(2) Extension of Federal Unemployment Insurance Benefits 

The federal unemployment programs established under the CARES Act which was passed back in March expired on Dec. 26, 2020. The Bill extends the amount of time that eligible individuals may collect unemployment benefits through March 14, 2021 (11 additional weeks). The Bill also provides for $300 per week in federal unemployment insurance benefits. This is in addition to state unemployment benefits. This is half of the amount previously provided under the CARES Act back in March. Qualified individuals who are receiving benefits as of March 14, 2021 may continue receiving benefits through April 5, 2021 if they have not already reached the maximum benefit amount. However, on April 5, 2021, the federal benefit will end. 

(3) Extension of Qualified Disaster Employee Retention Credit

The Bill also extends the availability of the qualified disaster employee retention credit through June 30, 2021, further incentivizing employers to keep employees employed through the pandemic. The Bill also increases the refundable payroll tax credit from 50% of up to $10,000 of qualified wages to 70% of up to $10,000 of qualified wages per quarter (applies after Dec. 31, 2020). Therefore, the maximum credit available is up to $14,000 ($7,000 for each of the first two quarters of 2021). Previously, the maximum credit available was $5,000.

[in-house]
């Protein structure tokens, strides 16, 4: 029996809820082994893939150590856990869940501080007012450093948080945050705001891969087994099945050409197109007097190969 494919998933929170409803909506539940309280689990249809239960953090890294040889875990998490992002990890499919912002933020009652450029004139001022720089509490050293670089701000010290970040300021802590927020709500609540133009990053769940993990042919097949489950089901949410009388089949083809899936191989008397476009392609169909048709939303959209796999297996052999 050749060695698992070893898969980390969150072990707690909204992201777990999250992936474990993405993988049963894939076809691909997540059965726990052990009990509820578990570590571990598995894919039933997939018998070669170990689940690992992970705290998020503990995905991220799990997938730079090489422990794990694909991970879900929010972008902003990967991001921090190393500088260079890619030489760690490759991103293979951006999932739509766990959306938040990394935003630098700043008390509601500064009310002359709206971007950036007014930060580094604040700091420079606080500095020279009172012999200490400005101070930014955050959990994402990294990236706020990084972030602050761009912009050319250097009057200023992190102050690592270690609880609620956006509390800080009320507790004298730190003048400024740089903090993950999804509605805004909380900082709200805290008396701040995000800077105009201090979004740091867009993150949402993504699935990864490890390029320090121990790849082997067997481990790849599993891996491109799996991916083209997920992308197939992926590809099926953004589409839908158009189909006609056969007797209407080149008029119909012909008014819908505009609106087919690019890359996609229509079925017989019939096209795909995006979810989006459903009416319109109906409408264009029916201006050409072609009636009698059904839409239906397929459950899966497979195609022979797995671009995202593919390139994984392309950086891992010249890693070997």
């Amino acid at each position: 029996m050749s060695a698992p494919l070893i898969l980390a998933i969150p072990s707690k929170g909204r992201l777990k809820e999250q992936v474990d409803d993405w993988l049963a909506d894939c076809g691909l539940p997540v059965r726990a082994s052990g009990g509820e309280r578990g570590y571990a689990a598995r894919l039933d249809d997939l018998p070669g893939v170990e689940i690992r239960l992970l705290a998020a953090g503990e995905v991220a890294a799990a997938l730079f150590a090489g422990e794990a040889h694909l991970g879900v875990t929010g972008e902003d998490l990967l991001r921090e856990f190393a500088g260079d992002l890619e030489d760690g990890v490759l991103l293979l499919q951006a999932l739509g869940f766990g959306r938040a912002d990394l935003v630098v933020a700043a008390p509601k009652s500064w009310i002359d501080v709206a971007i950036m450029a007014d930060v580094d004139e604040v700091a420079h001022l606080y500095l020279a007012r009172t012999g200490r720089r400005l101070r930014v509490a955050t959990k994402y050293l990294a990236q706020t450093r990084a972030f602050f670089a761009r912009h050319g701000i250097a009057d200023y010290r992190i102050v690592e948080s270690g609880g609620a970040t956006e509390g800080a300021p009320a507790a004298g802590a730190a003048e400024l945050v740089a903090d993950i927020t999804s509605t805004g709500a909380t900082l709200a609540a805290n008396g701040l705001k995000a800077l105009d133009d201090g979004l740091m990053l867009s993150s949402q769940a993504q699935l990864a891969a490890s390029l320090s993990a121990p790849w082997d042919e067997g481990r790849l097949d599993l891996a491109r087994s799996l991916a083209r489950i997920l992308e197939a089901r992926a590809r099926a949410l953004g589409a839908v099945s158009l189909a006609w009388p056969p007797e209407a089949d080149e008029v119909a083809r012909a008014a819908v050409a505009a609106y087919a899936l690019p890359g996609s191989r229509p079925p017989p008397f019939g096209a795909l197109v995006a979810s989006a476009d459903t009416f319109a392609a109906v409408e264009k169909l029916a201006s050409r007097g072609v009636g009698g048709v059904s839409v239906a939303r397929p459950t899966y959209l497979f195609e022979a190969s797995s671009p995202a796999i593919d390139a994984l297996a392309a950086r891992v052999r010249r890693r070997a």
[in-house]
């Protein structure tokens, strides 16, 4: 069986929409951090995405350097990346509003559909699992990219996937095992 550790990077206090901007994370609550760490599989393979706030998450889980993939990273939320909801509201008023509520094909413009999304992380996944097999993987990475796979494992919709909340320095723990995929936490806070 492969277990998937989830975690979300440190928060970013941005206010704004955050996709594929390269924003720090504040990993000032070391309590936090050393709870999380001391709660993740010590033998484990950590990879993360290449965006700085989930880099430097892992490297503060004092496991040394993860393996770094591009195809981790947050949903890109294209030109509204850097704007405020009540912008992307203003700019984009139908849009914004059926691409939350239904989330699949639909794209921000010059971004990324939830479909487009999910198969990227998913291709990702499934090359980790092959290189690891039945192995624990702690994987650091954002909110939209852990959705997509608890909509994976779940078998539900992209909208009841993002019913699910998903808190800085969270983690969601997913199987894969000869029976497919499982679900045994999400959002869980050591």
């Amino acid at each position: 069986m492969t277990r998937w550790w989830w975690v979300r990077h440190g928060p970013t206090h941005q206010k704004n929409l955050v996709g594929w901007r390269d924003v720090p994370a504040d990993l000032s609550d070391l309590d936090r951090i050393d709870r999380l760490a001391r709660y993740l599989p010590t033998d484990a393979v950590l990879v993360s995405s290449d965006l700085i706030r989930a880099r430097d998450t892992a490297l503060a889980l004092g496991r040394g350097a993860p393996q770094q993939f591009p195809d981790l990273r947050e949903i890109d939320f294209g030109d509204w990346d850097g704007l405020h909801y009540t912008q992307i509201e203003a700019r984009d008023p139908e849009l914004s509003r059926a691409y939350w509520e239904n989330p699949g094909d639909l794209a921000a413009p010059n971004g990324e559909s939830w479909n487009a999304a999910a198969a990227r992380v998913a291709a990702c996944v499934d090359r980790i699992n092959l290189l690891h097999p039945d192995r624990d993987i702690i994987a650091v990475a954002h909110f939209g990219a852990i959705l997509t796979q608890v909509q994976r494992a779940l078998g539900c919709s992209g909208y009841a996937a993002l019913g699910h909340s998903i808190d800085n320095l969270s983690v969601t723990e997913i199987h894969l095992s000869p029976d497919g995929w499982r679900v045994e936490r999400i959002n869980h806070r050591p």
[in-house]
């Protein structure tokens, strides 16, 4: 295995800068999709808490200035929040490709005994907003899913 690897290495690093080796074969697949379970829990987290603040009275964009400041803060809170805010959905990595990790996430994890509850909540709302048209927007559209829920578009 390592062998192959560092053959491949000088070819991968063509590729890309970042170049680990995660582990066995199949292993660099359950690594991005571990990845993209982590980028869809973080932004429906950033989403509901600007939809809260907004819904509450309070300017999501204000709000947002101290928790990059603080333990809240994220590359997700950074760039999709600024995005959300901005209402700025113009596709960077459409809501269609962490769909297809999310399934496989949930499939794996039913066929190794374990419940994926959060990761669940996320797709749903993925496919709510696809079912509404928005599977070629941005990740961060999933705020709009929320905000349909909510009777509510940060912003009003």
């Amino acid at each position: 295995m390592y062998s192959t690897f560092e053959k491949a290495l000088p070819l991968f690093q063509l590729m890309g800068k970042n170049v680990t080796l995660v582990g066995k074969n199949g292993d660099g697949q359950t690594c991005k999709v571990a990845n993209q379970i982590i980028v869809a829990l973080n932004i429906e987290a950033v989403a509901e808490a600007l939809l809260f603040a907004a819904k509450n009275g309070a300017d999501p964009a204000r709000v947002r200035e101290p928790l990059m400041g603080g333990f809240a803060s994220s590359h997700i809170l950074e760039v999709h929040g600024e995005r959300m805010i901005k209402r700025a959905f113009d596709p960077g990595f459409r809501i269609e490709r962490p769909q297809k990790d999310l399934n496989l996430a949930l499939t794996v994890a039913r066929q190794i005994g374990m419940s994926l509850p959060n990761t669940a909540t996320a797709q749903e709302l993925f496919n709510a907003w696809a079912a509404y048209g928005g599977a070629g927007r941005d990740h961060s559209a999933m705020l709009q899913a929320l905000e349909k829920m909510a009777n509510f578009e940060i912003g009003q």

The Bill makes several other changes with regards to the employee retention credit, including changes to the credit eligibility requirements. The Bill is also jam-packed with several other tax provisions that may also affect or benefit employers, including extension of an existing credit available for qualifying employers who provide paid family and medical leave (Internal Revenue Code Section 45S), employer-paid student loan repayment assistance, and more. 

Employers are encouraged to consult with their tax professional to fully understand eligibility, intricacies, implications, and other details of the tax credits potentially available under the Bill. 

If you have any questions about this Information Memo, please contact Stephanie H. Fedorka, any of the attorneys in our Labor and Employment Law practice, or the attorney in the firm with whom you are regularly in contact.